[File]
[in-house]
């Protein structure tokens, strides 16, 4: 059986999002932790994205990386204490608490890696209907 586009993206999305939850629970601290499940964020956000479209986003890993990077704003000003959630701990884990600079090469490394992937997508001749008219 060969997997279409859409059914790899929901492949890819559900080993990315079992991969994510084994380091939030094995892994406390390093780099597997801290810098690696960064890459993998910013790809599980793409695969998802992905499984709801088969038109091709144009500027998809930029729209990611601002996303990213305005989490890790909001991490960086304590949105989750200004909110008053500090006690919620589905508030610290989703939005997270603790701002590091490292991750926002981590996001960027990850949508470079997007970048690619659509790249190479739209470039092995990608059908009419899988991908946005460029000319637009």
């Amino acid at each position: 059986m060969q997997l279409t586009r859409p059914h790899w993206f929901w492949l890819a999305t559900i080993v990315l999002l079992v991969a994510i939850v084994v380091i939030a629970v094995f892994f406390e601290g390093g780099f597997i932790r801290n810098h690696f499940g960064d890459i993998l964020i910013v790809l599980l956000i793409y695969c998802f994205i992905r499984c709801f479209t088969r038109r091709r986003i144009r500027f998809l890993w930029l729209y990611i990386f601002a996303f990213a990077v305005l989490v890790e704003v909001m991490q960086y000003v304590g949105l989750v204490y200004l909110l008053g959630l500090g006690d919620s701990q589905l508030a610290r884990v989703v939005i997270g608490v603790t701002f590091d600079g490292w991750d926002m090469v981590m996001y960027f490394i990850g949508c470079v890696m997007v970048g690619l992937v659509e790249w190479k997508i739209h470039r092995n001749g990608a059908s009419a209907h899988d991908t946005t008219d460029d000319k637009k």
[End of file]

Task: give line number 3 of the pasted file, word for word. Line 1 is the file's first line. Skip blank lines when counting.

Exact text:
């Amino acid at each position: 059986m060969q997997l279409t586009r859409p059914h790899w993206f929901w492949l890819a999305t559900i080993v990315l999002l079992v991969a994510i939850v084994v380091i939030a629970v094995f892994f406390e601290g390093g780099f597997i932790r801290n810098h690696f499940g960064d890459i993998l964020i910013v790809l599980l956000i793409y695969c998802f994205i992905r499984c709801f479209t088969r038109r091709r986003i144009r500027f998809l890993w930029l729209y990611i990386f601002a996303f990213a990077v305005l989490v890790e704003v909001m991490q960086y000003v304590g949105l989750v204490y200004l909110l008053g959630l500090g006690d919620s701990q589905l508030a610290r884990v989703v939005i997270g608490v603790t701002f590091d600079g490292w991750d926002m090469v981590m996001y960027f490394i990850g949508c470079v890696m997007v970048g690619l992937v659509e790249w190479k997508i739209h470039r092995n001749g990608a059908s009419a209907h899988d991908t946005t008219d460029d000319k637009k």